Complex Baseband Equivalent Models

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This article is part of the book Digital Modulations using Matlab : Build Simulation Models from Scratch

Introduction

The passband model and equivalent baseband model are fundamental models for simulating a communication system. In the passband model, also called as waveform simulation model, the transmitted signal, channel noise and the received signal are all represented by samples of waveforms. Since every detail of the RF carrier gets simulated, it consumes more memory and time.

In the case of discrete-time equivalent baseband model, only the value of a symbol at the symbol-sampling time instant is considered. Therefore, it consumes less memory and yields results in a very short span of time when compared to the passband models. Such models operate near zero frequency, suppressing the RF carrier and hence the number of samples required for simulation is greatly reduced. They are more suitable for performance analysis simulations. If the behavior of the system is well understood, the model can be simplified further.

Complex baseband representation of a modulated signal

By definition, a passband signal is a signal whose one-sided energy spectrum is centered on non-zero carrier frequency \(f_c \) and does not extend to DC. A passband signal or any digitally modulated RF waveform is represented as

$$\tilde{s}(t) = a(t) cos \left[ 2 \pi f_c t + \phi(t) \right] = s_I(t) cos(2 \pi f_c t) – s_Q(t) sin(2 \pi f_c t) \;\;\; ———— (1)$$

where, $$ a(t) = \sqrt{s_I(t)^2 + s_Q(t)^2} \;\; \text{and} \;\; \phi(t) = tan^{-1} \left( \frac{s_Q(t)}{s_I(t)} \right) $$

Recognizing that the sine and cosine terms in the equation (1) are orthogonal components with respect to each other, the signal can be represented in complex form as

$$ s(t) = s_I(t) + j s_Q(t) \;\;\;———— (2)$$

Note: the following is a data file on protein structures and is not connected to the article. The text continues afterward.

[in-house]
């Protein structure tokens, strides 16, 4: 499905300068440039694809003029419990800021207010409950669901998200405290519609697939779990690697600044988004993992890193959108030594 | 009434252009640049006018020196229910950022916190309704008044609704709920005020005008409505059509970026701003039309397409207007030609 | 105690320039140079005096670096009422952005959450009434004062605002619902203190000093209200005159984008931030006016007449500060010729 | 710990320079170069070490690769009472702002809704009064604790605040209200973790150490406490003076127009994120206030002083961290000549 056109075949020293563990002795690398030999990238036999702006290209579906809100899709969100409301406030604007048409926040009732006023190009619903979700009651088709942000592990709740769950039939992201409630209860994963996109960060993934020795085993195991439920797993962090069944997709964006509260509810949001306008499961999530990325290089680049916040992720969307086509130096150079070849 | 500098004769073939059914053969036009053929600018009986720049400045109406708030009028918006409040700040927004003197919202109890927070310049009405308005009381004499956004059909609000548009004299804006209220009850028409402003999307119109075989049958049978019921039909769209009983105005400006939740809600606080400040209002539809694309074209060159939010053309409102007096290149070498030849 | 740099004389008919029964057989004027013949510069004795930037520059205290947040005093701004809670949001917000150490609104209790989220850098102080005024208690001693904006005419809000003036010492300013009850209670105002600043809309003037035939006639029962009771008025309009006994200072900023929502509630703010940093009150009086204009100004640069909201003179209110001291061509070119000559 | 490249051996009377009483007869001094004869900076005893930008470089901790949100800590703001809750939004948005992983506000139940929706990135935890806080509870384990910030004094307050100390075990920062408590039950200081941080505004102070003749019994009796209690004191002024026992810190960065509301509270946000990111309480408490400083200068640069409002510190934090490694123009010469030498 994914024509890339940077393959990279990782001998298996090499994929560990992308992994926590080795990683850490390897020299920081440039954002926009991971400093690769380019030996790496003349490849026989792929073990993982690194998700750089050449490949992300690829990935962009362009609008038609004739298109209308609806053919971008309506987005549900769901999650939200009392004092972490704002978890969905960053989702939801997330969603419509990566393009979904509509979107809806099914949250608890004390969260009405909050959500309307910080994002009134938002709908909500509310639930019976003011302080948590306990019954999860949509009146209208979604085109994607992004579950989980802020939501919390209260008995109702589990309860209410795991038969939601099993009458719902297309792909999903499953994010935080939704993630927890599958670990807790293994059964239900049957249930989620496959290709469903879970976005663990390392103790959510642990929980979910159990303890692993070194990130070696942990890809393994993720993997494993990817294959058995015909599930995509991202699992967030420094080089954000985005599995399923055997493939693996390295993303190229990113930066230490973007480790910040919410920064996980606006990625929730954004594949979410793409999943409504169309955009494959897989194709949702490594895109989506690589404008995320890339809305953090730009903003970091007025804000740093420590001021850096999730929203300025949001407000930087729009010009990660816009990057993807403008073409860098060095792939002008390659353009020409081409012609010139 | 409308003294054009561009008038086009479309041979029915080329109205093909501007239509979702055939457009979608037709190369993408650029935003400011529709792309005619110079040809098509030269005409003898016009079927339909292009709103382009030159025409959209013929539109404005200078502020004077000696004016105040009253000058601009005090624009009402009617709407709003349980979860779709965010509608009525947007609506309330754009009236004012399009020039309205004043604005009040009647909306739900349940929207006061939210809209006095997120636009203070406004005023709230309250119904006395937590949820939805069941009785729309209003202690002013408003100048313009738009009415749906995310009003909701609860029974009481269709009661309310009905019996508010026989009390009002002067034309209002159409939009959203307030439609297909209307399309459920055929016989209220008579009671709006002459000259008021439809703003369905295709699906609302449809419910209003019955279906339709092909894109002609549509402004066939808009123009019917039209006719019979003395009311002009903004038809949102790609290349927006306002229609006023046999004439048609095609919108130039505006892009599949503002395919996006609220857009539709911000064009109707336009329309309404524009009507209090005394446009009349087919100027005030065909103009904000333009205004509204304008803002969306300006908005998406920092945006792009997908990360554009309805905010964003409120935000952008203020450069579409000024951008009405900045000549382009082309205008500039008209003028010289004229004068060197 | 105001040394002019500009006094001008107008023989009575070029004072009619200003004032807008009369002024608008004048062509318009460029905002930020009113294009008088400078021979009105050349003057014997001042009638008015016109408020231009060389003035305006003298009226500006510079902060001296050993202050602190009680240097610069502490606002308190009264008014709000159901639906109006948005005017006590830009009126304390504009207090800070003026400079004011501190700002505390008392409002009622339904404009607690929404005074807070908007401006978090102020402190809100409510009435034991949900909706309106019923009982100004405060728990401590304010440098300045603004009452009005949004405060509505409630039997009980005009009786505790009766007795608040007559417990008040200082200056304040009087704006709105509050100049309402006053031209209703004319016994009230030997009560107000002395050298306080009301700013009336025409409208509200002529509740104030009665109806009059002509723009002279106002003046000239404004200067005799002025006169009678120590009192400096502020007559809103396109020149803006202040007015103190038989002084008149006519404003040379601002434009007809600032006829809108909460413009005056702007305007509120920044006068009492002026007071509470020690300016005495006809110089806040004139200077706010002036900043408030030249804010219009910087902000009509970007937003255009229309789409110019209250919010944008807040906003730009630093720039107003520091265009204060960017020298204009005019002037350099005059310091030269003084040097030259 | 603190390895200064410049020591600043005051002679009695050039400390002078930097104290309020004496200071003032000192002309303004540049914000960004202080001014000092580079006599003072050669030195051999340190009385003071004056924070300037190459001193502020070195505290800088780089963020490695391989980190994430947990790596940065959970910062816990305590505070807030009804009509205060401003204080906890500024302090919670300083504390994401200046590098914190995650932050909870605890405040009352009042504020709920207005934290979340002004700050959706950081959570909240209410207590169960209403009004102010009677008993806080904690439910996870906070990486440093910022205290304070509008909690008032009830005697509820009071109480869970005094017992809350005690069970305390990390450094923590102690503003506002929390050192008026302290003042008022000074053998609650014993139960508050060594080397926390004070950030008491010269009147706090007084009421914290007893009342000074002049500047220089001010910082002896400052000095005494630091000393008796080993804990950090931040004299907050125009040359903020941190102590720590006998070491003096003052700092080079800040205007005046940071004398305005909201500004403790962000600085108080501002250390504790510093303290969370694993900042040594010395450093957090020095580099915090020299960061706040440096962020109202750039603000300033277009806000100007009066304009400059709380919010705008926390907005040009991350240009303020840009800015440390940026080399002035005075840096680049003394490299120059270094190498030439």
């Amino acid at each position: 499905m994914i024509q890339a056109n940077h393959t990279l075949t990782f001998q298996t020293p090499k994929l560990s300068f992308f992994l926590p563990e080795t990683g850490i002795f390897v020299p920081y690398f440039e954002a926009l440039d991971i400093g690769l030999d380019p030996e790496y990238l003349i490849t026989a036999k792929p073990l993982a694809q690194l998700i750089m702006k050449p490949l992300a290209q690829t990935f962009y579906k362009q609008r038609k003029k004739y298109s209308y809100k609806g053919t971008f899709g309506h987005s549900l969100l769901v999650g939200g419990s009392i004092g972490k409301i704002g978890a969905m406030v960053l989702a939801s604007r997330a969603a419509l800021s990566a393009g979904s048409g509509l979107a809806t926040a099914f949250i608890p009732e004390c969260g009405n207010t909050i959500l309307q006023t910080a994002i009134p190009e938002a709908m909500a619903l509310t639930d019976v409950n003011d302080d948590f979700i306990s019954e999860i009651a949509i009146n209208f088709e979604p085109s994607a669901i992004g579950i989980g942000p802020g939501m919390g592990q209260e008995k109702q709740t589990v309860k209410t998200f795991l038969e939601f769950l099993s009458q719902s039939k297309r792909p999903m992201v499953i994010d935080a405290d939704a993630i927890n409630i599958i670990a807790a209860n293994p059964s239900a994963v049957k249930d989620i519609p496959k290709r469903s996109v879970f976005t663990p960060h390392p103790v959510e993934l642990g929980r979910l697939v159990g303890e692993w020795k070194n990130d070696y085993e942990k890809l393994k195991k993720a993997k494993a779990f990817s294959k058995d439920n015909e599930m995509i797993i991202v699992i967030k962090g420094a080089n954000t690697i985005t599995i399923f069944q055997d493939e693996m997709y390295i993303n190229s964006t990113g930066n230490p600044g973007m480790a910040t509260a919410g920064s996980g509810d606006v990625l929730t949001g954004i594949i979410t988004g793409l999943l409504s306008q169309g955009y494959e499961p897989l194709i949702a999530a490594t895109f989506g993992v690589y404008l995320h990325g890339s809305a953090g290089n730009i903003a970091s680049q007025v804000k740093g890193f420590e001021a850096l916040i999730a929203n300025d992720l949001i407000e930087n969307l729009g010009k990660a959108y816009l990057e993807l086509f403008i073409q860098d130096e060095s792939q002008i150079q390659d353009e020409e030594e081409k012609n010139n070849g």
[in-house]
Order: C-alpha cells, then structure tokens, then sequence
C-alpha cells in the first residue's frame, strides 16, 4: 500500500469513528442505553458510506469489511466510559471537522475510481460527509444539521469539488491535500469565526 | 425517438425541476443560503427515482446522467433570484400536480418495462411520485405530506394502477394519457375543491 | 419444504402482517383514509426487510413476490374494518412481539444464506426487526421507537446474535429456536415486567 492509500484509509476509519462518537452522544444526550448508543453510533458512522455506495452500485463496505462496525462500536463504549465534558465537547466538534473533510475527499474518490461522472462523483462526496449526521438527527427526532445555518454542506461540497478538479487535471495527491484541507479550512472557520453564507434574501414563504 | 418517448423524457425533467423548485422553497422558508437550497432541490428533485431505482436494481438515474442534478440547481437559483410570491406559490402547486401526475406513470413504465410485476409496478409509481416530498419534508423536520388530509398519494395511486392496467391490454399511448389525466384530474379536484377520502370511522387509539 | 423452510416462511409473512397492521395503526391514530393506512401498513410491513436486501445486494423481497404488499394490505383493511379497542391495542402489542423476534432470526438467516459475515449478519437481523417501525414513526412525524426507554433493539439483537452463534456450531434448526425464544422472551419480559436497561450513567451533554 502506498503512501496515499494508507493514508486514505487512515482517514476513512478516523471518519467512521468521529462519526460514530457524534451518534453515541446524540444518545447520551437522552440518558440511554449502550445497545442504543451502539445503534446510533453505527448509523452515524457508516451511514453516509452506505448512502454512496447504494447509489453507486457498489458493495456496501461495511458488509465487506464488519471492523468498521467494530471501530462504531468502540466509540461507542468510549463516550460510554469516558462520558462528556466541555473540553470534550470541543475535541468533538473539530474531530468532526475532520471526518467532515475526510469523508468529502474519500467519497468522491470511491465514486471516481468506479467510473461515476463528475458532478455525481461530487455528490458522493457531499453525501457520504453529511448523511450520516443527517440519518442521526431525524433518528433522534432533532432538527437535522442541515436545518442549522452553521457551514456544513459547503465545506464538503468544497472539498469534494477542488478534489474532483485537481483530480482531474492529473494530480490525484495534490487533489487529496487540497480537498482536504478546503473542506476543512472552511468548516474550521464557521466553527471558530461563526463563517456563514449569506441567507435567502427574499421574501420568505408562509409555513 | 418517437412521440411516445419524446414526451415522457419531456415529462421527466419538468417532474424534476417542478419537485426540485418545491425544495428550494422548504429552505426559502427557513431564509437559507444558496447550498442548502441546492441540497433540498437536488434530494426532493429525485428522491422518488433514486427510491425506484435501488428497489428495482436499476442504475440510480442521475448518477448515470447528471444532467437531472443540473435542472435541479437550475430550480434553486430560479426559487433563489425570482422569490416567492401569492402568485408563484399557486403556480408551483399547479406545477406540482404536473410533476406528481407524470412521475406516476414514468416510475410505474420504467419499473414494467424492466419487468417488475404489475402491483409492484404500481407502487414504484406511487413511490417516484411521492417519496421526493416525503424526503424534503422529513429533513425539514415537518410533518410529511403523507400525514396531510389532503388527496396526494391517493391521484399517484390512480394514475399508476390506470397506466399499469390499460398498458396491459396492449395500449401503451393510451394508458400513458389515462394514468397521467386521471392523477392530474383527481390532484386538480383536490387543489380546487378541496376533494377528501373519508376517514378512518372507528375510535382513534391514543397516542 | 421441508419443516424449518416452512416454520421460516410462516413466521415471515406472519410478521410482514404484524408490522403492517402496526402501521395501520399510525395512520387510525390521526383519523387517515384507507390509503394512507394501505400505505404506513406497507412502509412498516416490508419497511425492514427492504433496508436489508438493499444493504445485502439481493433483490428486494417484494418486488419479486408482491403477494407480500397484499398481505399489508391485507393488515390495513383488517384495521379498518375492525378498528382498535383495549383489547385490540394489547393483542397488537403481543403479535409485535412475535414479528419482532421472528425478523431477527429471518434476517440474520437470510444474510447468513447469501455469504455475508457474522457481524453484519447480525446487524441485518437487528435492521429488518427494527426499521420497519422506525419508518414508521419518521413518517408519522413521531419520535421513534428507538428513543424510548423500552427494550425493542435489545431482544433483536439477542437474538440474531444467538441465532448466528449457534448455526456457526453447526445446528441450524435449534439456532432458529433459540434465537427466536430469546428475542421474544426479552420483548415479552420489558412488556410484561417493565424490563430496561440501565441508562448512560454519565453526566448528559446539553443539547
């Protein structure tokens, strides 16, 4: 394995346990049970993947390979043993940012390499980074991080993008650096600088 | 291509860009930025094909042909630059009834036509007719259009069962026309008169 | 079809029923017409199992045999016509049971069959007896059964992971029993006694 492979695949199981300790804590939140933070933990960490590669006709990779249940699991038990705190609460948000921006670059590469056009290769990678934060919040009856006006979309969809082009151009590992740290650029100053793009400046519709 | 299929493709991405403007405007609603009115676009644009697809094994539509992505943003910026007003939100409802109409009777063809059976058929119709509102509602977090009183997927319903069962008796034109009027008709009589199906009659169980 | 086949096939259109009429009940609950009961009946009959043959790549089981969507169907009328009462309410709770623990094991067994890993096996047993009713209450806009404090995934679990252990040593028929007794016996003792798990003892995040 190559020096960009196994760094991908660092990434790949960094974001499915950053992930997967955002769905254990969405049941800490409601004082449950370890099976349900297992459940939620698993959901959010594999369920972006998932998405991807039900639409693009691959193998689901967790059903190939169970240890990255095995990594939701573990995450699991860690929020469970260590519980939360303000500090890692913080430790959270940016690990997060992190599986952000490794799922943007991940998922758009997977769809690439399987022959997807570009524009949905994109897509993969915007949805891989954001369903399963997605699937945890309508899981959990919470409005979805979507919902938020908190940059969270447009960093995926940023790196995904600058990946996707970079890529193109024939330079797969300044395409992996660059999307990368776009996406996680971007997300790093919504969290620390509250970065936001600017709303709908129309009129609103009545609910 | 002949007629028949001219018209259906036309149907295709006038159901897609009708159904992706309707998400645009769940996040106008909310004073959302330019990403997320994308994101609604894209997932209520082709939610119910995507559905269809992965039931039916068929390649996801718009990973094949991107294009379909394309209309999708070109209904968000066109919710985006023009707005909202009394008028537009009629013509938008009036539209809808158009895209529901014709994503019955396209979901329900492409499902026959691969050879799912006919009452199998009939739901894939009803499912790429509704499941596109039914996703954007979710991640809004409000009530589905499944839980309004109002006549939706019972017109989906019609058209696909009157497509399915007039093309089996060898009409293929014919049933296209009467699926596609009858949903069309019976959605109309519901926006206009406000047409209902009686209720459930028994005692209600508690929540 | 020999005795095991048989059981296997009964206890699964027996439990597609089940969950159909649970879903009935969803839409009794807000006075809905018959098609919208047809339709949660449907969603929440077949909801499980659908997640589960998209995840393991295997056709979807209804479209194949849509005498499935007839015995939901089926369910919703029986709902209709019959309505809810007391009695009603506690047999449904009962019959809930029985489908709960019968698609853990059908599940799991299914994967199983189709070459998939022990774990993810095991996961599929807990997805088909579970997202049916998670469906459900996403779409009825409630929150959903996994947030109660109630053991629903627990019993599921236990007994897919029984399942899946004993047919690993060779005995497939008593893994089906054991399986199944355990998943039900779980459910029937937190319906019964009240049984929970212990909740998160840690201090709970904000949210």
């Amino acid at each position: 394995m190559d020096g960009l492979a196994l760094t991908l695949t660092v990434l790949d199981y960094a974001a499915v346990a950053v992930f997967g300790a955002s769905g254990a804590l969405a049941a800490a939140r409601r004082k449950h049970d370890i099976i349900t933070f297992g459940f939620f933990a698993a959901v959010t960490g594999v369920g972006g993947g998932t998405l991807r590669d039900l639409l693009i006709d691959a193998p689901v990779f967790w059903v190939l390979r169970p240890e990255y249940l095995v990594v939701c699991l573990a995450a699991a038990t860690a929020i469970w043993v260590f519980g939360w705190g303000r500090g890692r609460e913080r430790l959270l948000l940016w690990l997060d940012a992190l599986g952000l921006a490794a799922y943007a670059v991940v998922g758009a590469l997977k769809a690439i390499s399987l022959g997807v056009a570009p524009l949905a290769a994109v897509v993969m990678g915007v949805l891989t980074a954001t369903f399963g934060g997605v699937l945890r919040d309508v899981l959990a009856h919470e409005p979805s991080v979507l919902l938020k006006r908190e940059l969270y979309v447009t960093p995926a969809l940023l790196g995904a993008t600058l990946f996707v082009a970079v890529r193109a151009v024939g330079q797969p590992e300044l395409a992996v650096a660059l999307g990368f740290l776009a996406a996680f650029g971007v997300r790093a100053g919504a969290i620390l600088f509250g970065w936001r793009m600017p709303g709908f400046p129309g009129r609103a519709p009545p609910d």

When represented in this form, the signal \(s(t) \) is called the complex envelope or the complex baseband equivalent representation of the real signal \(\tilde{s}(t)\). The components \(s_I(t) \) and \(s_Q(t) \) are called inphase and quadrature components respectively. Comparing equations (1) and (2), it is evident that in the complex baseband equivalent representation, the carrier frequency is suppressed. This greatly reduces both the sampling frequency requirements and the memory needed for simulating the model. Furthermore, equation (1), provides a practical way to convert a passband signal to its baseband equivalent and vice-versa [Proakis], as illustrated in Figure 1.

Conversion from baseband to passband and vice-versa
Figure 1: Conversion from baseband to passband and vice-versa

Complex baseband representation of channel response

In the typical communication system model shown in Figure 2(a), the signals represented are real passband signals. The digitally modulated signal \(\tilde{s}(t)\) occupies a band-limited spectrum around the carrier frequency (\(f_c\)). The channel \(\tilde{h}(t)\) is modeled as a linear time invariant system which is also band-limited in nature. The effect of the channel on the modulated signal is represented as linear convolution (denoted by the (\ast) operator). Then, the received signal is given by

$$ \tilde{y} = \tilde{s} \ast \tilde{h} + \tilde{n} \;\;\;————–(3) $$

The corresponding complex baseband equivalent (Figure 2(b)) is expressed as

$$ \left(y_I + jy_Q\right) = \left(s_I + js_Q\right) \ast \left(h_I + jh_Q\right) + \left(n_I + jn_Q\right) \;\;\;———- (4)$$

 Passband channel model and its baseband equivalent
Figure 2: Passband channel model and its baseband equivalent

Reference:

[Proakis] Proakis J.G, Digital Communications, fifth edition, New York, McGraw–Hill, 2008

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